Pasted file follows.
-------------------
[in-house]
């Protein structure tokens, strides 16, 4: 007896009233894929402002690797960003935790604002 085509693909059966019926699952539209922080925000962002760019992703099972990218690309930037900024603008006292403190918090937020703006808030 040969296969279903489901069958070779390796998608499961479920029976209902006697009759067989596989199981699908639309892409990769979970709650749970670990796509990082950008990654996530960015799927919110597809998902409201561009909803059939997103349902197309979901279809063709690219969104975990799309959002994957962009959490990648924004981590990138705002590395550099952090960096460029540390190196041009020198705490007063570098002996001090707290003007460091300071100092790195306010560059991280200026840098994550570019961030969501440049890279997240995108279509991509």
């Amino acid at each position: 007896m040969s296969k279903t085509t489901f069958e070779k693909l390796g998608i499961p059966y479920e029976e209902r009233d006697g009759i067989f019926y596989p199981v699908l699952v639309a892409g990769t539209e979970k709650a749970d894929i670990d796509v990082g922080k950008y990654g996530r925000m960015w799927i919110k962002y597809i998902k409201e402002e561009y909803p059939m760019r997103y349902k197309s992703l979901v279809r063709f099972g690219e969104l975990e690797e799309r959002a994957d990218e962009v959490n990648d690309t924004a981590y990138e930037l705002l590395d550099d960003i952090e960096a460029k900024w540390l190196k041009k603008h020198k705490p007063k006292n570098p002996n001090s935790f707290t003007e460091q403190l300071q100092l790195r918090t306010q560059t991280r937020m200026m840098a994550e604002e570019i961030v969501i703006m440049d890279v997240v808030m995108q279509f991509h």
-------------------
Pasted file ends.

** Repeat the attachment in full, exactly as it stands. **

[in-house]
């Protein structure tokens, strides 16, 4: 007896009233894929402002690797960003935790604002 085509693909059966019926699952539209922080925000962002760019992703099972990218690309930037900024603008006292403190918090937020703006808030 040969296969279903489901069958070779390796998608499961479920029976209902006697009759067989596989199981699908639309892409990769979970709650749970670990796509990082950008990654996530960015799927919110597809998902409201561009909803059939997103349902197309979901279809063709690219969104975990799309959002994957962009959490990648924004981590990138705002590395550099952090960096460029540390190196041009020198705490007063570098002996001090707290003007460091300071100092790195306010560059991280200026840098994550570019961030969501440049890279997240995108279509991509």
């Amino acid at each position: 007896m040969s296969k279903t085509t489901f069958e070779k693909l390796g998608i499961p059966y479920e029976e209902r009233d006697g009759i067989f019926y596989p199981v699908l699952v639309a892409g990769t539209e979970k709650a749970d894929i670990d796509v990082g922080k950008y990654g996530r925000m960015w799927i919110k962002y597809i998902k409201e402002e561009y909803p059939m760019r997103y349902k197309s992703l979901v279809r063709f099972g690219e969104l975990e690797e799309r959002a994957d990218e962009v959490n990648d690309t924004a981590y990138e930037l705002l590395d550099d960003i952090e960096a460029k900024w540390l190196k041009k603008h020198k705490p007063k006292n570098p002996n001090s935790f707290t003007e460091q403190l300071q100092l790195r918090t306010q560059t991280r937020m200026m840098a994550e604002e570019i961030v969501i703006m440049d890279v997240v808030m995108q279509f991509h």